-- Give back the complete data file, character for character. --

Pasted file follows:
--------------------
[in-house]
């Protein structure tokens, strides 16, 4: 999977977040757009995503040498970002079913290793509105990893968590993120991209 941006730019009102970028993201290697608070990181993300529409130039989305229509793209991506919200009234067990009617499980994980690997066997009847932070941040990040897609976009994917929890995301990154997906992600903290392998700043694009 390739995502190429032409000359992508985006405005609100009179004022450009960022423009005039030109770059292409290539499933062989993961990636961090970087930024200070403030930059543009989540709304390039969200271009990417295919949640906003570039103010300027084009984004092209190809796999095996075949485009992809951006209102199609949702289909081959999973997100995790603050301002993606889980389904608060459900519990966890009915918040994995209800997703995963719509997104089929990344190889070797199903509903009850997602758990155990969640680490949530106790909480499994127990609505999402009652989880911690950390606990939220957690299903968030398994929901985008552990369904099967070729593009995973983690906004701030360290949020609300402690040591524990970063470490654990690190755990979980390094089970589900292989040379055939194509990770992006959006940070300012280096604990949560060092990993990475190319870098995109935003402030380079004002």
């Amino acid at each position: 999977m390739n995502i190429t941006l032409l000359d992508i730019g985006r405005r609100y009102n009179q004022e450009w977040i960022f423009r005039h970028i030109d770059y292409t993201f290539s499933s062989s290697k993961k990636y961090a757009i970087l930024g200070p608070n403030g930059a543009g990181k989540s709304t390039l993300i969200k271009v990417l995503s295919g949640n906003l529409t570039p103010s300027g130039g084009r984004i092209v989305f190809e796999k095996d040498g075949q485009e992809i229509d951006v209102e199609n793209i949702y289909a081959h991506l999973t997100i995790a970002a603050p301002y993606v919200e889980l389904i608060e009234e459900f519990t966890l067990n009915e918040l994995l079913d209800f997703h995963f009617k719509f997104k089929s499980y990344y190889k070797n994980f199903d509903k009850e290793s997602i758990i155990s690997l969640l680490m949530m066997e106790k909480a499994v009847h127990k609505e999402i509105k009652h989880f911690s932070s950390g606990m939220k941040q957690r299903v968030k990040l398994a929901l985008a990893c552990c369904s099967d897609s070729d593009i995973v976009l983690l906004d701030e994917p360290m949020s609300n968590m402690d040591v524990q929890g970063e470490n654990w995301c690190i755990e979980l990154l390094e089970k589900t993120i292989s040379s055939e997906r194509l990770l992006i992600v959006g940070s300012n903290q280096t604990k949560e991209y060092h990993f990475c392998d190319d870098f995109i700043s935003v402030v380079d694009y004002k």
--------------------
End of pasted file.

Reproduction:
[in-house]
């Protein structure tokens, strides 16, 4: 999977977040757009995503040498970002079913290793509105990893968590993120991209 941006730019009102970028993201290697608070990181993300529409130039989305229509793209991506919200009234067990009617499980994980690997066997009847932070941040990040897609976009994917929890995301990154997906992600903290392998700043694009 390739995502190429032409000359992508985006405005609100009179004022450009960022423009005039030109770059292409290539499933062989993961990636961090970087930024200070403030930059543009989540709304390039969200271009990417295919949640906003570039103010300027084009984004092209190809796999095996075949485009992809951006209102199609949702289909081959999973997100995790603050301002993606889980389904608060459900519990966890009915918040994995209800997703995963719509997104089929990344190889070797199903509903009850997602758990155990969640680490949530106790909480499994127990609505999402009652989880911690950390606990939220957690299903968030398994929901985008552990369904099967070729593009995973983690906004701030360290949020609300402690040591524990970063470490654990690190755990979980390094089970589900292989040379055939194509990770992006959006940070300012280096604990949560060092990993990475190319870098995109935003402030380079004002």
């Amino acid at each position: 999977m390739n995502i190429t941006l032409l000359d992508i730019g985006r405005r609100y009102n009179q004022e450009w977040i960022f423009r005039h970028i030109d770059y292409t993201f290539s499933s062989s290697k993961k990636y961090a757009i970087l930024g200070p608070n403030g930059a543009g990181k989540s709304t390039l993300i969200k271009v990417l995503s295919g949640n906003l529409t570039p103010s300027g130039g084009r984004i092209v989305f190809e796999k095996d040498g075949q485009e992809i229509d951006v209102e199609n793209i949702y289909a081959h991506l999973t997100i995790a970002a603050p301002y993606v919200e889980l389904i608060e009234e459900f519990t966890l067990n009915e918040l994995l079913d209800f997703h995963f009617k719509f997104k089929s499980y990344y190889k070797n994980f199903d509903k009850e290793s997602i758990i155990s690997l969640l680490m949530m066997e106790k909480a499994v009847h127990k609505e999402i509105k009652h989880f911690s932070s950390g606990m939220k941040q957690r299903v968030k990040l398994a929901l985008a990893c552990c369904s099967d897609s070729d593009i995973v976009l983690l906004d701030e994917p360290m949020s609300n968590m402690d040591v524990q929890g970063e470490n654990w995301c690190i755990e979980l990154l390094e089970k589900t993120i292989s040379s055939e997906r194509l990770l992006i992600v959006g940070s300012n903290q280096t604990k949560e991209y060092h990993f990475c392998d190319d870098f995109i700043s935003v402030v380079d694009y004002k």